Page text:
Monday, March 17, 2008
30 Teams in 30 Days: Colorado Rockies
A look back: Somehow, the Colorado Rockies won 21 of 22 games to finish the year as the 2007 National League champions. This leads to an interesting stat: The Rockies did not lose a playoff game to a National League team. By the same token, though, they have never won a playoff game against an American League team, a distinction shared with the Houston Astros. Can Colorado avoid the sophomore slump after breakout years from several young stars?
Positives on the field: The Rockies finally figured out how to put a complete team together last season, building homegrown talent at the major positions and watching it develop. Matt Holliday and Troy Tulowitzki were the team's brightest stars last season, with Holliday, who should have been the MVP, and Tulowitzki coming close to nosing out Ryan Braun for the Rookie of the Year award. Todd Helton had enough left to get the Rockies to the playoffs after spending his career watching other stars flourish in other locations. Garrett Atkins developed into a fine third baseman, and the Rockies had a good year from Brad Hawpe. Colorado returns a lot from last year.
On the pitching side, the humidor is working to combat Denver's thin air. For the first time in recent memory, Coors Field was not a graveyard for promising pitchers. Brian Fuentes came apart, but Manny Corpas proved capable of filling the role as the Rockies' closer. Outside of Jeff Francis, there isn't a ton of talent on the Rockies' staff, but there's enough to get by.
Negatives on the field: How will Colorado handle success? The 2007 season was the first time since 1995 the Rockies were in the playoffs, and other than those two seasons, the Rockies had never been relevant at all outside of Denver. Can Clint Hurdle keep the team hungry after last year? Also, can the team avoid burying itself? Remember, this was a team left for dead that somehow managed to pull it all together when it mattered. If the Rockies don't play contending ball all year long, they might not be so lucky this year.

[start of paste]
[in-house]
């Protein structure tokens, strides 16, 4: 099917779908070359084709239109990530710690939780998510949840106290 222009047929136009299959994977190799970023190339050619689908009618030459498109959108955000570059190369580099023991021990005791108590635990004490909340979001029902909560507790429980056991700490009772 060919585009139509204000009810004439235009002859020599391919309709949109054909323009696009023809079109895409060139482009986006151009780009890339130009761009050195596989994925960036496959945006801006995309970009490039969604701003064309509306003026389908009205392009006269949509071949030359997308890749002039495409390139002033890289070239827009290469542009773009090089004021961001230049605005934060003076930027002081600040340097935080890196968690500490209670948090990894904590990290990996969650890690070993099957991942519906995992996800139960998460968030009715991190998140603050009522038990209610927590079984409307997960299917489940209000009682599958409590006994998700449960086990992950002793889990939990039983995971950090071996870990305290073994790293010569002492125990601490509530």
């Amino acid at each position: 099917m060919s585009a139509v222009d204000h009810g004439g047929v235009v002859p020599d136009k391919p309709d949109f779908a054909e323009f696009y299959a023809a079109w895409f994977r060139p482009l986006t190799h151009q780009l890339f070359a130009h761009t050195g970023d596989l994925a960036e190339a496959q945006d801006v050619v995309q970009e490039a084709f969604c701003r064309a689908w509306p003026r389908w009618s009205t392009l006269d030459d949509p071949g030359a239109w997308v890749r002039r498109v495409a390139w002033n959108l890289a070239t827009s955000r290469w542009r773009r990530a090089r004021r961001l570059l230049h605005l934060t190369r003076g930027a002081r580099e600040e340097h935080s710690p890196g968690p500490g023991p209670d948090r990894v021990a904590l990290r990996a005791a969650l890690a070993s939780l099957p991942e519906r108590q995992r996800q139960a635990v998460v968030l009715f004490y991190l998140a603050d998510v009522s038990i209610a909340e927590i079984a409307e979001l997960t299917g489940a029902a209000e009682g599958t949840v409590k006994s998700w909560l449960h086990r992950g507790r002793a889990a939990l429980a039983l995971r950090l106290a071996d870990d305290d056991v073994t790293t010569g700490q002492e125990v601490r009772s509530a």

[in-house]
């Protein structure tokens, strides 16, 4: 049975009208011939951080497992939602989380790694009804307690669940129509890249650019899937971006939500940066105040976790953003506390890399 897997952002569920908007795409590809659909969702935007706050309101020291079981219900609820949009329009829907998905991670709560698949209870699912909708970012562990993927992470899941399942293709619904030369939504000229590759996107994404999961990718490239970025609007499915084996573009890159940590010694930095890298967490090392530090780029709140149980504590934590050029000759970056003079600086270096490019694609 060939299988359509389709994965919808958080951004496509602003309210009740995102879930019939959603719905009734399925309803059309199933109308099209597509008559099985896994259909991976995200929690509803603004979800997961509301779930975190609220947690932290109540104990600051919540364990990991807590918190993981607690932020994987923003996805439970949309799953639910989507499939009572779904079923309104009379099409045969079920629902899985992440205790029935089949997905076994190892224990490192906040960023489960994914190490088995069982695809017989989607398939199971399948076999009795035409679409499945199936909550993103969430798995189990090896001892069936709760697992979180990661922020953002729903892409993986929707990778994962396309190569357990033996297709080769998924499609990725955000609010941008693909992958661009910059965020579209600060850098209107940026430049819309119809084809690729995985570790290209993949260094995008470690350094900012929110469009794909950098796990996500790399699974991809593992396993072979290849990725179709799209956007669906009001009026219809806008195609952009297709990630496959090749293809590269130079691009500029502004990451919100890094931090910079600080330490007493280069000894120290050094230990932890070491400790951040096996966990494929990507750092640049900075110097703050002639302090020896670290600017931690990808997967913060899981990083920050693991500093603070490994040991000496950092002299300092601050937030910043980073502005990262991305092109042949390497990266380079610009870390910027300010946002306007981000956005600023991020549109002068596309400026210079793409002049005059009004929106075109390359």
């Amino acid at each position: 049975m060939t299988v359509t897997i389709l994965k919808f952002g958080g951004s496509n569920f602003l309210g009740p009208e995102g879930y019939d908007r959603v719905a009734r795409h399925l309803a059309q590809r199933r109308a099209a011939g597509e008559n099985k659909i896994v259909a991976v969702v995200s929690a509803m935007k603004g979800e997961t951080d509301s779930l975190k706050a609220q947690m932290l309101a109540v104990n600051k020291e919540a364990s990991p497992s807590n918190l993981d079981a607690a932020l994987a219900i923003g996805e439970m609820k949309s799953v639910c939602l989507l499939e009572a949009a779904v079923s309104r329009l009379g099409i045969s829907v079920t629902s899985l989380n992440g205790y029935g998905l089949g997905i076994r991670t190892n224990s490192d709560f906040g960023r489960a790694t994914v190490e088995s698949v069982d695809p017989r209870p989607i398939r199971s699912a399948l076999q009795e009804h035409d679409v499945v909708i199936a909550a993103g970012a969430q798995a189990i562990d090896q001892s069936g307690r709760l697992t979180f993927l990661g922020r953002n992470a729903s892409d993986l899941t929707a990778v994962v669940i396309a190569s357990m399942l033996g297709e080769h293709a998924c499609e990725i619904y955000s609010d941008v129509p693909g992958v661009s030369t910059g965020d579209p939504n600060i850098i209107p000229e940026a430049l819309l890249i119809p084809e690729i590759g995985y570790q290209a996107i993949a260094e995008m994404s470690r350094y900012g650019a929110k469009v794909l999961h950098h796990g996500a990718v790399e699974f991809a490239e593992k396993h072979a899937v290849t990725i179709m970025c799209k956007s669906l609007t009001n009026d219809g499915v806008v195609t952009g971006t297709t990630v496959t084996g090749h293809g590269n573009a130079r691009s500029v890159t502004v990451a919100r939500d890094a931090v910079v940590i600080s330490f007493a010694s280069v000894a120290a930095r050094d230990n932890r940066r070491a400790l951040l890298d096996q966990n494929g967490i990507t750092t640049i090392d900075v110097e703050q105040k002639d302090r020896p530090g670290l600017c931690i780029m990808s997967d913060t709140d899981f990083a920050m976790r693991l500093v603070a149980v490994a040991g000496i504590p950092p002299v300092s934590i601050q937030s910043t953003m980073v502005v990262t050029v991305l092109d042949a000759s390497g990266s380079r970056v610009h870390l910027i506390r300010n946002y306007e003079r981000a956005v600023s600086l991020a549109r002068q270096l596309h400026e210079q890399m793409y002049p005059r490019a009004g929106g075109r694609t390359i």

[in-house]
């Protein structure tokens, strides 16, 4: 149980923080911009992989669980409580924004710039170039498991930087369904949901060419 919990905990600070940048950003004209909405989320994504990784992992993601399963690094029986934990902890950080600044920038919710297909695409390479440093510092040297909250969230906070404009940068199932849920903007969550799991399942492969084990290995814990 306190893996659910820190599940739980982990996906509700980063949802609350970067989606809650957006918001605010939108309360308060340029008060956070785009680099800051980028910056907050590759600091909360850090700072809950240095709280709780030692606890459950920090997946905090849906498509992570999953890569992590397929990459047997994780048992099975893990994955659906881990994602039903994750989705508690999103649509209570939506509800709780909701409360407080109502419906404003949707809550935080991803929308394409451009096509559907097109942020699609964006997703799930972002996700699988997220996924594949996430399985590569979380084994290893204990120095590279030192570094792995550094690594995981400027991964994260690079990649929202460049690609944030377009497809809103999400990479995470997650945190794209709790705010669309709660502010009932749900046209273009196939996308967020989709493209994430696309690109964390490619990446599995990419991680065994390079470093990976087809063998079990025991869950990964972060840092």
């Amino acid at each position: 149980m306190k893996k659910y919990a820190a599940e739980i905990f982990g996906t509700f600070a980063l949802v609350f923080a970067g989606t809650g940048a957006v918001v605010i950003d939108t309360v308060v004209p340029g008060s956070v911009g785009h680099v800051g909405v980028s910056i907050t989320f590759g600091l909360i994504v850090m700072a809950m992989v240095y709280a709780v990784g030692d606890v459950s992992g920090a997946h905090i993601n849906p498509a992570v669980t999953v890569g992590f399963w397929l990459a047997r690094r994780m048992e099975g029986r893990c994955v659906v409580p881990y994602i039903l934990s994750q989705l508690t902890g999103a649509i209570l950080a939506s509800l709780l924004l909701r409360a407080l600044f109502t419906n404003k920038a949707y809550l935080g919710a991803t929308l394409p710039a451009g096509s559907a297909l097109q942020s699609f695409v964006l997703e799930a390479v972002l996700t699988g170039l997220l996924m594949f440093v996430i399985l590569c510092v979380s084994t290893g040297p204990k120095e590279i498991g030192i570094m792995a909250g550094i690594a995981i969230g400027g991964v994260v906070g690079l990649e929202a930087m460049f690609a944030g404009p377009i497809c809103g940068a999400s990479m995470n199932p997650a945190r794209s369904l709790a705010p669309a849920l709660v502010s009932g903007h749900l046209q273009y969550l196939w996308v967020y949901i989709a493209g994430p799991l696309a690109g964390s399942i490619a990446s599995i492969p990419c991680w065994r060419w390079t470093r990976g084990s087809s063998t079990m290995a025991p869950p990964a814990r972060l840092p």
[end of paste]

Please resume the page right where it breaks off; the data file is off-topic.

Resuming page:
On the field itself, how will the loss of Kaz Matsui impact the Rockies? Clint Barmes is trying to win the job among a list of contenders that includes Marcus Giles, but Matsui was key for the Rockies last season, and how they replace him makes a lot of difference.
Outlook: We'll never know if Colorado was a truly great team, a good team that was developing, or just a lucky team that caught lightning in a bottle over the course of 3 1/2 weeks. But the 2008 season should provide some insight into that. The feeling here is that Colorado was a combination of the last two. The Rockies were good, no question about it, but not quite as good as they were in the final stretch. This is when they either prove themselves as a true contender or simply become another team.
Projected finish: 2nd in NL West, no postseason. Season opener is March 31 against St. Louis at Busch Stadium. Rockies home opener is April 4 against Arizona at Coors Field.
Spring base: Hi Corbett Field, Tucson, Ariz. The team plays its games in Phoenix and Tucson.
Fan of the team?: Check out Purple Row, the Rockies fan community.
Come back tomorrow: The road trip heads to the desert southwest, taking a look at the young NL West champions of a year ago, the Arizona Diamondbacks.
My time is up. You've all been great. Enjoy Steven Chaitman.
Editor's note: As Tim Kanak pointed out, Matt Holliday was NOT the MVP. The award went to Jimmy Rollins. I meant he SHOULD have been the MVP, and the change has been made. Apologies. I need to get out of the NL West, that's two errors in one division.
Edit the second: The Rockies have lost a playoff series before. I completely forgot that the Rockies ran into the Braves in 1995 and if they didn't reach the series, obviously lost to a National League team. The NL West is not the problem for me, the problem is the thin air of Denver.